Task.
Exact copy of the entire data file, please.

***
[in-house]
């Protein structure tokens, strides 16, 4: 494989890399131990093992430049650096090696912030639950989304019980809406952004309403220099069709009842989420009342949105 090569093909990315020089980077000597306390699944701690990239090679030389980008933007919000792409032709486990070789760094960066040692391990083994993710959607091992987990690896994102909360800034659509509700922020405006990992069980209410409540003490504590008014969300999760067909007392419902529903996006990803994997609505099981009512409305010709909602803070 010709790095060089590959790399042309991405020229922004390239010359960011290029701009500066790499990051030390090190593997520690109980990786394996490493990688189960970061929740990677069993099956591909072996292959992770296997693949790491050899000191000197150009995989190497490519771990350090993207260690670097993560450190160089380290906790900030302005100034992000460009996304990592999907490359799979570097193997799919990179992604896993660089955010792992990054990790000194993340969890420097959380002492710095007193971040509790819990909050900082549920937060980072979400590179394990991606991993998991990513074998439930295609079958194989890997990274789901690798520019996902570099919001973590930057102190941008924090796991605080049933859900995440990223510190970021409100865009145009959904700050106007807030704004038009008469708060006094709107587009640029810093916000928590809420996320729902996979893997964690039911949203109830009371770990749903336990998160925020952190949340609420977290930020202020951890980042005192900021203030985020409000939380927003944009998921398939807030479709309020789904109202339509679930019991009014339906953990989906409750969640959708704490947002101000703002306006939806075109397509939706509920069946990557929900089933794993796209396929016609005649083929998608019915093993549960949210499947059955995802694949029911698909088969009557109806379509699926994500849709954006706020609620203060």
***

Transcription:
[in-house]
């Protein structure tokens, strides 16, 4: 494989890399131990093992430049650096090696912030639950989304019980809406952004309403220099069709009842989420009342949105 090569093909990315020089980077000597306390699944701690990239090679030389980008933007919000792409032709486990070789760094960066040692391990083994993710959607091992987990690896994102909360800034659509509700922020405006990992069980209410409540003490504590008014969300999760067909007392419902529903996006990803994997609505099981009512409305010709909602803070 010709790095060089590959790399042309991405020229922004390239010359960011290029701009500066790499990051030390090190593997520690109980990786394996490493990688189960970061929740990677069993099956591909072996292959992770296997693949790491050899000191000197150009995989190497490519771990350090993207260690670097993560450190160089380290906790900030302005100034992000460009996304990592999907490359799979570097193997799919990179992604896993660089955010792992990054990790000194993340969890420097959380002492710095007193971040509790819990909050900082549920937060980072979400590179394990991606991993998991990513074998439930295609079958194989890997990274789901690798520019996902570099919001973590930057102190941008924090796991605080049933859900995440990223510190970021409100865009145009959904700050106007807030704004038009008469708060006094709107587009640029810093916000928590809420996320729902996979893997964690039911949203109830009371770990749903336990998160925020952190949340609420977290930020202020951890980042005192900021203030985020409000939380927003944009998921398939807030479709309020789904109202339509679930019991009014339906953990989906409750969640959708704490947002101000703002306006939806075109397509939706509920069946990557929900089933794993796209396929016609005649083929998608019915093993549960949210499947059955995802694949029911698909088969009557109806379509699926994500849709954006706020609620203060």